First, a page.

Letting Go of Low Self-Esteem

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An ornament hanging in Sugarloaf Mountain Park in Md.

For about four decades I questioned my worth pretty much every day of my life. I grew up in a household that was different than most kids I knew, and I felt lesser because of it. My family didn’t have much money, and I didn’t know my father. He elected not to play a part in my life, and that made me feel like there was a piece missing inside of me.

For most of my childhood I was smaller than the other kids, and I had crazy hair, so I felt weird. I was shy and constantly afraid of doing or saying the wrong thing. Being laughed at or teased, even if the teasing was meant affectionately, assured me that I was inferior. The only thing worse than being made fun of was being overlooked, which happened a lot.

Even within my own loving family I sensed a hierarchy, with my mother and I stranded several rungs below my uncles and their families.

Insecurity shadowed me for a very long time. I tried to overcome it, and I did an ok job most of the time. But sometimes I couldn’t escape feeling like I was on the verge of collapsing into my self-doubt. Throughout most of my life, I chose counterproductive and temporary ways to push down the doubt.

Many of the stupid things I said and did over the years were based on a suspicion that I didn’t and might not ever measure up. I struck out when I felt challenged. I argued with friends and significant others because being wrong or not being taken seriously felt like a confirmation that I was deficient, insufficient, insignificant. I craved validation but found it difficult to accept when it did come my way.

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From the BASK Mural (by Ales Bask Hostomsky) at Foolish Pride Tattoo Shop in St. Petersburg, Fl.

I knew I was smart and funny but didn’t believe I had enough of either attribute to make up for my faults. The slightest mistake on my part would get blown out of proportion in my mind–another piece of evidence that I was a loser and everyone could see it. The success of others was taken as a sign that I couldn’t possibly have anything to be proud of about myself.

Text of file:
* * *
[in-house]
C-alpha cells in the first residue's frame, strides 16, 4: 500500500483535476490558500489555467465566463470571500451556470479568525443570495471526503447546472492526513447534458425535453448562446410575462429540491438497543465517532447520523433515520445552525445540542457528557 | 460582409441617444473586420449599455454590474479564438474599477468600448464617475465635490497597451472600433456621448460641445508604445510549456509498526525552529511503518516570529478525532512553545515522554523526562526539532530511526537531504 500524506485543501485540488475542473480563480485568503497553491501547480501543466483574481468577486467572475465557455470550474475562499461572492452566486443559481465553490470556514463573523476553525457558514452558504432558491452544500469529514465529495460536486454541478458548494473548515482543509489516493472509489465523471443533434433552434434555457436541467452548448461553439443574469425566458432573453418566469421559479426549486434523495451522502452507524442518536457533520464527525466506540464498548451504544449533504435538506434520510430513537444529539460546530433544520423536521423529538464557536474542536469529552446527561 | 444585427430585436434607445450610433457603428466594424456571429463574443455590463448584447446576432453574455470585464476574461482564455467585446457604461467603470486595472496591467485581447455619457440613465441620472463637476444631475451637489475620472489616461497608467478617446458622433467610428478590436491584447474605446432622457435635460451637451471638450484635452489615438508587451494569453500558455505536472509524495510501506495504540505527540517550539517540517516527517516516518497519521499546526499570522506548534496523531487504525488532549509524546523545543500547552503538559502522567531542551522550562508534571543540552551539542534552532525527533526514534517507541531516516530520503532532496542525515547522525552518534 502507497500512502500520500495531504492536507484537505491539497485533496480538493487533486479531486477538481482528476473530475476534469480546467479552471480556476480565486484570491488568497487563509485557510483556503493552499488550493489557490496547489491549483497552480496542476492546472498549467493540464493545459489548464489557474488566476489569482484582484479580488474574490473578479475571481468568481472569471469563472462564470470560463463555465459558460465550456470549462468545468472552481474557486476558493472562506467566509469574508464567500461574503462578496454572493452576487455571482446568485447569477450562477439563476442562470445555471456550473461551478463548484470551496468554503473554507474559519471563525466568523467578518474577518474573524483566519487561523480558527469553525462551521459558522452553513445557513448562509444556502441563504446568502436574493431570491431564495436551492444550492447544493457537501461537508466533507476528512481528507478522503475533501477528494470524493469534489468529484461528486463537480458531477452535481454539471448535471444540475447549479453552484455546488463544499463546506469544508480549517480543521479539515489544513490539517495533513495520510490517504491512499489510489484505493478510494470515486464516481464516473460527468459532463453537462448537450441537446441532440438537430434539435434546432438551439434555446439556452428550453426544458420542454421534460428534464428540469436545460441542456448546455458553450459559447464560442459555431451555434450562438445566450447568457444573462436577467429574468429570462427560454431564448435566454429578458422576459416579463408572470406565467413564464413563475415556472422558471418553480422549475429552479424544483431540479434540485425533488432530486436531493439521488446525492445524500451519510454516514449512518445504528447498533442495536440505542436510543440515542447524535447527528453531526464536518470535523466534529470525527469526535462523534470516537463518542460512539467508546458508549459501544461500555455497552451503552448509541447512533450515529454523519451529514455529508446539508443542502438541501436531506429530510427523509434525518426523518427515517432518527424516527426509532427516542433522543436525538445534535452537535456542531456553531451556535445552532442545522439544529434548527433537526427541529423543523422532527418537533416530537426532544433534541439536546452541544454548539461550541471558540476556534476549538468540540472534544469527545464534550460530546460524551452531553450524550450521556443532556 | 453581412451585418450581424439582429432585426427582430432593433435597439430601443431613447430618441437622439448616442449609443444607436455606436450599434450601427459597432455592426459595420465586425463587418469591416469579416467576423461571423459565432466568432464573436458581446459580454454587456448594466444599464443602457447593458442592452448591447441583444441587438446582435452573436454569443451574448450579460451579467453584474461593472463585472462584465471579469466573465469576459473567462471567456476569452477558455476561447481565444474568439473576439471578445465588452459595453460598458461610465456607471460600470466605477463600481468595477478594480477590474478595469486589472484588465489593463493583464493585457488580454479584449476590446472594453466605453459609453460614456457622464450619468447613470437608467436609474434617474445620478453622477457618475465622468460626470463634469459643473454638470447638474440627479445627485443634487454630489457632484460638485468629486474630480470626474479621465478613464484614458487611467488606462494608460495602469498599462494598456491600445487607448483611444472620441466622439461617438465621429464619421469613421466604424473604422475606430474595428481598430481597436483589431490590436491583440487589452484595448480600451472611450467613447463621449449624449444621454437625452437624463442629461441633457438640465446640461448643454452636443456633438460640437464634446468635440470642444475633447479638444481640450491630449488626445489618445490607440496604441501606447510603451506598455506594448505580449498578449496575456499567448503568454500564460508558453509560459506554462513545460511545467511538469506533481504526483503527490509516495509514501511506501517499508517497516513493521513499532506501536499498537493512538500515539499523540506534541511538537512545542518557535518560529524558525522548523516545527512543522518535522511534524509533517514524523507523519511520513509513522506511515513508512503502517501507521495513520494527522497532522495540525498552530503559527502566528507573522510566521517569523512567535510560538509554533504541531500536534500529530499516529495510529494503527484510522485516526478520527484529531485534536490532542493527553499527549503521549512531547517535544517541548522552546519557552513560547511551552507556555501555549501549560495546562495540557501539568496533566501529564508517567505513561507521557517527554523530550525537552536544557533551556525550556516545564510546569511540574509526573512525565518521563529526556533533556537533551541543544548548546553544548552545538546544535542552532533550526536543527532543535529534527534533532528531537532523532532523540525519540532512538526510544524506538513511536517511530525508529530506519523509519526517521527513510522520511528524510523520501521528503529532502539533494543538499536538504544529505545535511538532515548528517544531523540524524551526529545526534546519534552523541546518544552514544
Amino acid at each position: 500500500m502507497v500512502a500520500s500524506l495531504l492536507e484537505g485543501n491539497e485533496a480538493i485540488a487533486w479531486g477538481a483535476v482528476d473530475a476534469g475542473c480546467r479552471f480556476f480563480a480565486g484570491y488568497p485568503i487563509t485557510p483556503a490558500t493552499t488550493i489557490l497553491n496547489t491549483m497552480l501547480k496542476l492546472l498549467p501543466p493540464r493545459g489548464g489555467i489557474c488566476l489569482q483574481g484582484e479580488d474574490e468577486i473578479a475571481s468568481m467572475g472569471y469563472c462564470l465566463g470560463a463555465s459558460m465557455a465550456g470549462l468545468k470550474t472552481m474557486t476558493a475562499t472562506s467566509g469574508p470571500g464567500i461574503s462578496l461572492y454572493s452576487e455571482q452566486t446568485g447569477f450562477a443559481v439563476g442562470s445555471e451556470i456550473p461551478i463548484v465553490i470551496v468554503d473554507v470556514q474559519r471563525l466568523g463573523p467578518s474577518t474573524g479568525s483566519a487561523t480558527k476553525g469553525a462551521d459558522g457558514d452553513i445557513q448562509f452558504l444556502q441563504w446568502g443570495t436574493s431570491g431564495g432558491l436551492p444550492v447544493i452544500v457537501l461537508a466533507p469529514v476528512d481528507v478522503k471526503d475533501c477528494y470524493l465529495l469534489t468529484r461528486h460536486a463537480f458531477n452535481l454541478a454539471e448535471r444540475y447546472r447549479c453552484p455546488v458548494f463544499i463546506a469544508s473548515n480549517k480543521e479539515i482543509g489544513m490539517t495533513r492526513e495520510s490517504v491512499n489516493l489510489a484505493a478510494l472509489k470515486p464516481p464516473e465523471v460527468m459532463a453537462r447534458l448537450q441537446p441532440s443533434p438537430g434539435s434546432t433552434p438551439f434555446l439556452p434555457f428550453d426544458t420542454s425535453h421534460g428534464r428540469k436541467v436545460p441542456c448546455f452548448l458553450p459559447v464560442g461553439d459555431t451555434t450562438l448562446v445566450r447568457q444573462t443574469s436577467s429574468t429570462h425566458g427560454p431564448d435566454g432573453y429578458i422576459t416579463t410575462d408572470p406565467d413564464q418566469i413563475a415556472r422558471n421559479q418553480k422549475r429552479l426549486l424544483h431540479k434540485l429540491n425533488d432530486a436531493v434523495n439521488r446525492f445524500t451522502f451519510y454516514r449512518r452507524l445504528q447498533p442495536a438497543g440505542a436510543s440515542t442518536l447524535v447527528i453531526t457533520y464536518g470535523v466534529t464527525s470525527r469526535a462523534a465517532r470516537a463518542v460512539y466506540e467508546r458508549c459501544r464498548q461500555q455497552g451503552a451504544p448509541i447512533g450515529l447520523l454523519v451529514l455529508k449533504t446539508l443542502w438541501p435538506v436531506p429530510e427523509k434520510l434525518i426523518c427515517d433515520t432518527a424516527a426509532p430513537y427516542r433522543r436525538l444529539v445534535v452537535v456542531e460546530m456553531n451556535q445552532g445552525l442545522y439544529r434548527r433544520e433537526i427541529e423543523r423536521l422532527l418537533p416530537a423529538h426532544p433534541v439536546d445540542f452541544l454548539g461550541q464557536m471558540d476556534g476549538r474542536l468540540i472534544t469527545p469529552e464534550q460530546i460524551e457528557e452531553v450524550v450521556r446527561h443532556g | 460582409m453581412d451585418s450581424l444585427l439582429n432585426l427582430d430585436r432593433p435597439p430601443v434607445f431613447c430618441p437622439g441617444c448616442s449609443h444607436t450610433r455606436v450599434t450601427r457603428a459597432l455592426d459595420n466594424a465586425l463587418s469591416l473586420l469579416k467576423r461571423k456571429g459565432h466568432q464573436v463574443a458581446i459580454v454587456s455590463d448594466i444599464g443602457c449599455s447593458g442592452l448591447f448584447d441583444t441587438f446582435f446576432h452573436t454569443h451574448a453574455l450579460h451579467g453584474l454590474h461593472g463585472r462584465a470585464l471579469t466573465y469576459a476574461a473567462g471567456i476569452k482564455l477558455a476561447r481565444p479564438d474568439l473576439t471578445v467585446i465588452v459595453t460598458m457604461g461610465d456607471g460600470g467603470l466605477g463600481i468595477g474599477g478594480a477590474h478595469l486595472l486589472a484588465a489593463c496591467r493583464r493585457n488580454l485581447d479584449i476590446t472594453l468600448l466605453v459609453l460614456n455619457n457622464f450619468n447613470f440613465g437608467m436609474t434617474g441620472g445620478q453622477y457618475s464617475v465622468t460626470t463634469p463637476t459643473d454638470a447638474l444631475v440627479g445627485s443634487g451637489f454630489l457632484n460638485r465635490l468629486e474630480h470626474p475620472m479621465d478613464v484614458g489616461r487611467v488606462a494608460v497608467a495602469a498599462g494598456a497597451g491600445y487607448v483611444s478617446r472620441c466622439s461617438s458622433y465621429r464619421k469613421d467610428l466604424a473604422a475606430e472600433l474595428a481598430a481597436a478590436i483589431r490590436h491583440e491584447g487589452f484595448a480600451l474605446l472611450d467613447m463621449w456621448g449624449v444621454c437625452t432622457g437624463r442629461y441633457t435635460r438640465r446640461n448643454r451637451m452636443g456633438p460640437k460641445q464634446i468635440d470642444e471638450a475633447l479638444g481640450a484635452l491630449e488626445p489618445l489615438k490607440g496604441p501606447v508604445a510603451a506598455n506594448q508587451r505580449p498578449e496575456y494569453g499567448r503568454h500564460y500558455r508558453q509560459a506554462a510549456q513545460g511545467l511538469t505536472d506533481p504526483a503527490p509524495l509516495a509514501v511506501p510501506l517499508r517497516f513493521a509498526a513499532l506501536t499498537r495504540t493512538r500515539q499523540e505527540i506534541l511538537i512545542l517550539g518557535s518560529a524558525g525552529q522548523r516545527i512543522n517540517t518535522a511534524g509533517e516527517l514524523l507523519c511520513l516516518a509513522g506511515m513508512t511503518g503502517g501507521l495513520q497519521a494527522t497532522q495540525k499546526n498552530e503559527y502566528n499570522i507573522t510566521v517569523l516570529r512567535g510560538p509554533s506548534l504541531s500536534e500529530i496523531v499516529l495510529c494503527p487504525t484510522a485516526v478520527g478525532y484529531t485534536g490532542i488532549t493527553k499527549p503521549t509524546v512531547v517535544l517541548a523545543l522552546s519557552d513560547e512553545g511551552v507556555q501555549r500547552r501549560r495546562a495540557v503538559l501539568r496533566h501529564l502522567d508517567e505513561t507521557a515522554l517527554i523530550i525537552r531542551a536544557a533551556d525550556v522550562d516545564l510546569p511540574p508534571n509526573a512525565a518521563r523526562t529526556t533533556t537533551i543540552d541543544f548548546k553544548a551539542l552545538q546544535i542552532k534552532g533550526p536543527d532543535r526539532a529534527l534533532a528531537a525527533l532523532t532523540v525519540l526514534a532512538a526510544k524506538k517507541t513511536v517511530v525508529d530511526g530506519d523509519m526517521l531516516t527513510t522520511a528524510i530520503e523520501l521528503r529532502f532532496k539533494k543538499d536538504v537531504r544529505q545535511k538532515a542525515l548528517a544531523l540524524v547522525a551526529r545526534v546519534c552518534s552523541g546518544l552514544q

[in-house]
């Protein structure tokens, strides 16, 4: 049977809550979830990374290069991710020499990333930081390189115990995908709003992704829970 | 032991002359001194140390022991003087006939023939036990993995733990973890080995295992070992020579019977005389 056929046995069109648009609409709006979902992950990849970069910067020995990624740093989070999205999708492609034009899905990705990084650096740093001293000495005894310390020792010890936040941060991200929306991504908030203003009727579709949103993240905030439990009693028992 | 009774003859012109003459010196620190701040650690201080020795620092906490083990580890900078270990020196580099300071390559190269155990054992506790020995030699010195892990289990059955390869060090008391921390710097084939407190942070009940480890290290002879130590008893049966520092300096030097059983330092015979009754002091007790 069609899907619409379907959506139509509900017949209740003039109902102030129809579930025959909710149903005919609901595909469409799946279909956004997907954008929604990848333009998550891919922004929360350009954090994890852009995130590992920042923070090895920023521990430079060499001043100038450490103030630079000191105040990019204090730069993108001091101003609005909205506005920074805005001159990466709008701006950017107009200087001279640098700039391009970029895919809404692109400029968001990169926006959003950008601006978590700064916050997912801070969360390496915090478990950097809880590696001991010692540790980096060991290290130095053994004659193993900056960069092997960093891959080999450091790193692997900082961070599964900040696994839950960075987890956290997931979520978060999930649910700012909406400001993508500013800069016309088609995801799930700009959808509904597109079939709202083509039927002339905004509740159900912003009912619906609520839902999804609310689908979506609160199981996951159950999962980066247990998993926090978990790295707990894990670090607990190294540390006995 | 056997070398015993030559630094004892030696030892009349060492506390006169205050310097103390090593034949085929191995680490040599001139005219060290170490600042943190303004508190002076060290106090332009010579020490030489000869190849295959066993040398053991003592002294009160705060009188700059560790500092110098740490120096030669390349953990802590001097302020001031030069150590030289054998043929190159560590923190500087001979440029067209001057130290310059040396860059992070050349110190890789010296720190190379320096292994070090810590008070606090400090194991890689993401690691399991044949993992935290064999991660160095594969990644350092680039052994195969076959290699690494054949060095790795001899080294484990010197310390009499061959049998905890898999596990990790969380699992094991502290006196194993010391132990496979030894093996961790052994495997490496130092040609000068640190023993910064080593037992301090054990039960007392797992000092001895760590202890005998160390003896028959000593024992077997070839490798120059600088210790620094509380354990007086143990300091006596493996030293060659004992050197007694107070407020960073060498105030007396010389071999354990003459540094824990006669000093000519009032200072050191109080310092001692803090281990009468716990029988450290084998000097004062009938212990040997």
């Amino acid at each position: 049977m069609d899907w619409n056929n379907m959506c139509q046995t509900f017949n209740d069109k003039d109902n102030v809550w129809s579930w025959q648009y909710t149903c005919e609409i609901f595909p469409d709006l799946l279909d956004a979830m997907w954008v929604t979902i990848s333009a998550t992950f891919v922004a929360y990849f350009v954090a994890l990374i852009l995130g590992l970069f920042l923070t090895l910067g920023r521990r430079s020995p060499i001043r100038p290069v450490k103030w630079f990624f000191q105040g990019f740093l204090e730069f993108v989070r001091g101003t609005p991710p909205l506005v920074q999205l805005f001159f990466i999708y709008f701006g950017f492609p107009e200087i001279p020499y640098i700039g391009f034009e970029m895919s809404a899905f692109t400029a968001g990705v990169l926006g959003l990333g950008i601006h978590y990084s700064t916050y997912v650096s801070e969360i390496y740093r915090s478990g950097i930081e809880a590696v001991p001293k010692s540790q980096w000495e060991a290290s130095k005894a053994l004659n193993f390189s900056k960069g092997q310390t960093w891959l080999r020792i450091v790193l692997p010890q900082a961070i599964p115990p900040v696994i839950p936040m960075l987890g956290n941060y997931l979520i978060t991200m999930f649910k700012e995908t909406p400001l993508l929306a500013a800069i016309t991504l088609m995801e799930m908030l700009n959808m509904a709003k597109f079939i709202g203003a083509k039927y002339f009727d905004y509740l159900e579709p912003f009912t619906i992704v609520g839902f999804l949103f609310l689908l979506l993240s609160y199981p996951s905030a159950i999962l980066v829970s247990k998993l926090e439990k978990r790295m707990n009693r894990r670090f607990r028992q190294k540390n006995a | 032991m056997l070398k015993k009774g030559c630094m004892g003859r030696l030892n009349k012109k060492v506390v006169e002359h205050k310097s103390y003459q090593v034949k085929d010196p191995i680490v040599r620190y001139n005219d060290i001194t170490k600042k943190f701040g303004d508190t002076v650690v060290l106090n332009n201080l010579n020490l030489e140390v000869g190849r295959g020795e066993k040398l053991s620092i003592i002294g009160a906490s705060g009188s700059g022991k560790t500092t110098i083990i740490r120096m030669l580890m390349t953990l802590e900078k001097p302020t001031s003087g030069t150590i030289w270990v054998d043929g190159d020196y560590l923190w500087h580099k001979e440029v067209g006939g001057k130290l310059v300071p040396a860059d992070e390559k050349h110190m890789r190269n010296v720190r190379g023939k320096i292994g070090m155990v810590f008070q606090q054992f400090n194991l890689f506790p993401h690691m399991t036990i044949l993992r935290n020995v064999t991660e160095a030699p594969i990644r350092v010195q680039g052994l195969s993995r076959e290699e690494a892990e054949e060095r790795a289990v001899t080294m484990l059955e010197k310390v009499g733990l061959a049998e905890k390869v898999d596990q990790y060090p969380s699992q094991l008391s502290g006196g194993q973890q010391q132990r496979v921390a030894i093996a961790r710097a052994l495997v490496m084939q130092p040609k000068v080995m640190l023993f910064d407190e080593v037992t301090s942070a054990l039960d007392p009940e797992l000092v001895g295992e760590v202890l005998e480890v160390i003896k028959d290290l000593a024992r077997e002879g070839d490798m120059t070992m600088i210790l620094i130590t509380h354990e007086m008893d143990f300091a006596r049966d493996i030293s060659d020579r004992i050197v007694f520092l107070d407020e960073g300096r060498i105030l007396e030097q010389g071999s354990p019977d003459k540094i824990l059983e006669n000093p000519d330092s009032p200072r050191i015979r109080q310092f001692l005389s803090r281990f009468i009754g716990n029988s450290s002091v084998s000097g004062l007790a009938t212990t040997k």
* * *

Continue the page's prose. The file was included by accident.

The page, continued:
I wanted so desperately to like and respect myself, but I didn’t trust that chick for one second. Did she really deserve my unguarded embrace?

On top of it all, I frequently feared dying in a horrific accident or discovering I was terminally ill. I know now that this dread was a clue that I could not bear the thought of losing control. And it was tightly woven into my lack of confidence issues, making them both feel central to my very being.

Fifteen years ago I started seeing my second therapist, and slowly things started to get better. Gradually, I replaced the rickety rope bridge that was my ego with a stronger, more solid pathway forward.

Over the last few years, I’ve explored additional strategies for making peace with myself. This blog is a record of the more recent steps in this journey. The path isn’t likely to reach a magical destination one day where I can celebrate certain victory over my self-esteem issues. But that’s ok. As long as I stay on the path (mostly–I’m not perfect) and keep passing milestones, I’ll continue making progress. Embracing the journey is necessary and, surprisingly, it’s not the arduous task it might seem at first. And, the process can be just as comforting as the result.

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Trying to be in the moment on a recent kayaking trip on Lake Linganore in Md.

Lately, I’ve found meditating very helpful. If I make time for it every day and take some of the practices into other areas of my life, I can feel the calming effects. It helps me avoid wallowing in my stress; gives me the strength to resist my anger; and encourages me to stop identifying with my negativity. I can still acknowledge those feelings when they arise, and then move on.

Just the other day I got that old panicky feeling that there’s something physically wrong with me, something that could lead to death and the great unknown. I momentarily felt out of control, like a fist was clenching my heart, but I was able to use techniques from meditation to get past it quickly.

Previously I would have been afraid to let go of the fear. Who was I without it? And what if I died suddenly, and I wasn’t properly in terror beforehand? What then, indeed? Releasing my attachment to this pointless distress has been a true gift to myself.

Putting the mindfulness piece together with a few other key pieces is making a real difference in my life. It’s not always visible to others, but I can tell you that the ugly chatter in my mind has subsided considerably. And it only took half a century to get here!

In the coming weeks I’ll write more about the other pieces of the puzzle.

Up next: My somewhat successful experiment with limiting media consumption.

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